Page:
As audit committees face a wider range of business risks and increased expectations from stakeholders, many audit committees are turning to a particular resource—the internal audit function.
Internal audit (IA) can be viewed by audit committee members as an objective insider—one that can serve as their eyes and ears.
According to PwC’s 2016 State of the Internal Audit Profession Study audit committees can get the most out of internal audit by empowering the role, having a team with the right structure and skills, making sure the mission is clear and is adhered to, supporting findings to drive organizational improvements, and assessing performance of the team to enhance talent development.
The Institute of Internal Auditors Tanzania (IIA) this week is hosting the 4th Board and Audit Committee Forum. The two day forum involves presentations and panel discussions with distinguished thought leaders who year over year have shared their valuable experience, knowledge and insights to re-energize participants with new perspectives, latest trends and best practice which they can immediately apply in their roles.
I have asked myself since the 3rd Board and Audit Committee Forum… what may be different? Has there been any change or do the issues of the prior year paint the same picture of an IA function today? Do audit committee members view their internal audit functions as their eyes and ears?
We all recognize that internal audit functions that possess strong capabilities and effective leadership can make significant strides towards becoming a highly valued and trusted advisor. The 2017 State of the Internal Audit Profession Study, PwC has identified a new factor contributing to a stronger perceived value: Internal Audit’s ability to help stakeholders navigate disruption.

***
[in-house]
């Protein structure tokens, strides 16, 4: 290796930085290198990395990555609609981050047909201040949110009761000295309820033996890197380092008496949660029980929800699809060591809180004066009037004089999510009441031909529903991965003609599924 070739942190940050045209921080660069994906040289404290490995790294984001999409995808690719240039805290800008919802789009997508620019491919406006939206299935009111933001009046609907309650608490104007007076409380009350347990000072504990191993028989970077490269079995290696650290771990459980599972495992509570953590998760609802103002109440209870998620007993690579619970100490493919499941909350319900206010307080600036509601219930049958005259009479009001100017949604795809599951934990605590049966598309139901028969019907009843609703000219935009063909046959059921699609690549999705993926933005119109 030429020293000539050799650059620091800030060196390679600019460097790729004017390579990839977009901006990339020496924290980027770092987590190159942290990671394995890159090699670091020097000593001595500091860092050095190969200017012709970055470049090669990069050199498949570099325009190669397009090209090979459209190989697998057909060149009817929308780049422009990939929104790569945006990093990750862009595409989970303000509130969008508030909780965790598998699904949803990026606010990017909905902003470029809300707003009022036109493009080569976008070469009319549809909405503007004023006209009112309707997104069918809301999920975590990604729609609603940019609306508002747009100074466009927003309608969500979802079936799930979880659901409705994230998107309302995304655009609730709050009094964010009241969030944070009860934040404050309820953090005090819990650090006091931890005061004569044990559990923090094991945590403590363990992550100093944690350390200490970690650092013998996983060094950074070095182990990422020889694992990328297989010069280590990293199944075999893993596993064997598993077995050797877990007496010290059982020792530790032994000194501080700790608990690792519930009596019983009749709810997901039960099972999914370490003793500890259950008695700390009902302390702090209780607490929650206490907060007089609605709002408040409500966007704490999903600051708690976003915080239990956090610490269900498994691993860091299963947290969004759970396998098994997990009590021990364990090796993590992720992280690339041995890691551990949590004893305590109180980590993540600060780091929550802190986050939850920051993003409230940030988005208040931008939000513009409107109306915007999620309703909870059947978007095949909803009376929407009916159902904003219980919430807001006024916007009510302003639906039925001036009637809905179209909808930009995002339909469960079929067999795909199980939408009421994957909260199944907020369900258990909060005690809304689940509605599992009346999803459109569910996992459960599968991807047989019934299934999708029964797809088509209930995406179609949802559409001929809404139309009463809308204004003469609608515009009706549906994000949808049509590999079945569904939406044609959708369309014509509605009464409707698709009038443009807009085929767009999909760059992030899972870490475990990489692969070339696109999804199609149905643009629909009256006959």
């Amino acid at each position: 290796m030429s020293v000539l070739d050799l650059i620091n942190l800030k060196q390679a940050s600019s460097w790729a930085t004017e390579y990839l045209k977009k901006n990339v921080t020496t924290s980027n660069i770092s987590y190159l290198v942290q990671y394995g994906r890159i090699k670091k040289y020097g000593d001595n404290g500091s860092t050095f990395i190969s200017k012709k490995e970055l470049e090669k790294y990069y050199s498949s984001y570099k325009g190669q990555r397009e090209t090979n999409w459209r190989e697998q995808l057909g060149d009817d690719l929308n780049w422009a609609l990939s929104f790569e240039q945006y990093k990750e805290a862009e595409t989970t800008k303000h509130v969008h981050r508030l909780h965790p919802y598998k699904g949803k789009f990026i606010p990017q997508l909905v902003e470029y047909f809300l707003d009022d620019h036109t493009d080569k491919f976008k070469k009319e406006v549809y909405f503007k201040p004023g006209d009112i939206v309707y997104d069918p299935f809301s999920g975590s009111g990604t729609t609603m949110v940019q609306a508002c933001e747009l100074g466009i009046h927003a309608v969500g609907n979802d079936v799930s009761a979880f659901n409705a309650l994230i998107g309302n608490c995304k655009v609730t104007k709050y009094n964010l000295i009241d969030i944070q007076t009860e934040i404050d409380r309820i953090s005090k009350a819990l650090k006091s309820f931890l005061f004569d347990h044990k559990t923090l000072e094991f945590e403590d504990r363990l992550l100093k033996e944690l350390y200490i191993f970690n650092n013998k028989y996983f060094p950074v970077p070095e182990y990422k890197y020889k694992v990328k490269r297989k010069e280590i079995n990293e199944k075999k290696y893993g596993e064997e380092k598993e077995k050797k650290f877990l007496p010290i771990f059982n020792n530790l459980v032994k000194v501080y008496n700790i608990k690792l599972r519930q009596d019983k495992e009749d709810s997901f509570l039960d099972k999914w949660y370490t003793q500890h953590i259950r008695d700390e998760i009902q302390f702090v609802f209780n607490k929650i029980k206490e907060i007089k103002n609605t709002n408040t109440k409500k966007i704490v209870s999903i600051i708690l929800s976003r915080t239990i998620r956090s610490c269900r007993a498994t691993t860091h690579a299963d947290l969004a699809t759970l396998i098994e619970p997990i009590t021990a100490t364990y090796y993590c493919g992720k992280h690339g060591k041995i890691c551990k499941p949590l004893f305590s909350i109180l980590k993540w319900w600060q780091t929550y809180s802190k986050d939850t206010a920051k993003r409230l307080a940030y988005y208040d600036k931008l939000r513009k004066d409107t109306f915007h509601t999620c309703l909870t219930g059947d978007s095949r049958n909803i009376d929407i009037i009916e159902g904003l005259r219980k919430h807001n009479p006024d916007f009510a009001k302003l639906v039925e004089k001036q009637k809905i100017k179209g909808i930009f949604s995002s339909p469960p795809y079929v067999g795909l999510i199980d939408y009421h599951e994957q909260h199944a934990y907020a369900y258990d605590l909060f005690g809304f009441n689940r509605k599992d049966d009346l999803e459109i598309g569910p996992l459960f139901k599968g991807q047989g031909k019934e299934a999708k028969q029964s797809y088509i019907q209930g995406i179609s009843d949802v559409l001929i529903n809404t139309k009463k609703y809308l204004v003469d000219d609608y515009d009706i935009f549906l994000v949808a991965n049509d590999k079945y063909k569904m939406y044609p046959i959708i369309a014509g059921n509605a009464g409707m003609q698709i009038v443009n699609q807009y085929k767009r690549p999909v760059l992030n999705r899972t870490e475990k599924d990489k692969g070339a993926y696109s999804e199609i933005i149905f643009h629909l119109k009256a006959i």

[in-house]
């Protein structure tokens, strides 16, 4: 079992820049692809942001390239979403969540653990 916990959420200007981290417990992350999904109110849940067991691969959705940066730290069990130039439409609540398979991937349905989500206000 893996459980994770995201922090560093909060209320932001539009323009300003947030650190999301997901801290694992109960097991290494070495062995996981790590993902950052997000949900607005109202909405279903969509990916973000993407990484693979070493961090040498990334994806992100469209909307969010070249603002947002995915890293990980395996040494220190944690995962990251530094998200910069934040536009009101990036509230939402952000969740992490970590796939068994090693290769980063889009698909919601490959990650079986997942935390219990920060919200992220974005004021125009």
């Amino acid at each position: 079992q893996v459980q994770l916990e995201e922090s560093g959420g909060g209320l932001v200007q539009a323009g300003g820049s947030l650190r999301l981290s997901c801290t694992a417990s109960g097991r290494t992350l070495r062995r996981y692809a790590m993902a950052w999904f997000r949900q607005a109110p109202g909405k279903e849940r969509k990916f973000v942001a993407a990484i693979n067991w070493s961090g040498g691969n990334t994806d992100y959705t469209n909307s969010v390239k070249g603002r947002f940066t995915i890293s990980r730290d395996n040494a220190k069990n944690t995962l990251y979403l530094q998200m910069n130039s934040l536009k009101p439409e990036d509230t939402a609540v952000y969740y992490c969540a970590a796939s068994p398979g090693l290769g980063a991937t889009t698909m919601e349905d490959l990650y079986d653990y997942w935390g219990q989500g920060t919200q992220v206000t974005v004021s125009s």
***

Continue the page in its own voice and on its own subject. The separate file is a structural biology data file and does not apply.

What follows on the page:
While the concept of disruption isn’t new, I do feel like we’ve now hit more of a common realization, that it is not a blip or a few one off incidents affecting specific companies, but something that we all need to prepare for and expect going forward. Disruptions are affecting us all – whether they be internal as a result of changing technology or external resulting from new regulatory changes. Less of us are immune to some of these risks than were so in the past.
Therefore, more comfort is expected by boards and stakeholders around different types of assurances and they are all looking to Internal Audit to provide that.But frankly speaking, I doubt that many of us, whether as internal auditors or board and audit committees, have fundamentally changed how we operate in the face of these challenges. Looking forward, audit committees should reflect on their role in overseeing internal audit which is a cornerstone of their governance responsibilities. Helping maximize the value of the internal audit function is a critical factor in the audit committee’s effective oversight. High on the list should be the audit committee’s focus to empower and develop the Chief Audit Executive (being the head of internal audit).
Internal audit functions with effective leadership perform better and add greater value to their businesses. As the geopolitical landscape and global economy change, a high-performing internal audit function aligned to an organization’s strategy will be a trusted advisor to help the audit committee meet its objectives.
Jacqueline Abebe, Associate Director - Risk Assurance Services, PwC Tanzania The views expressed do not necessarily represent those of PwC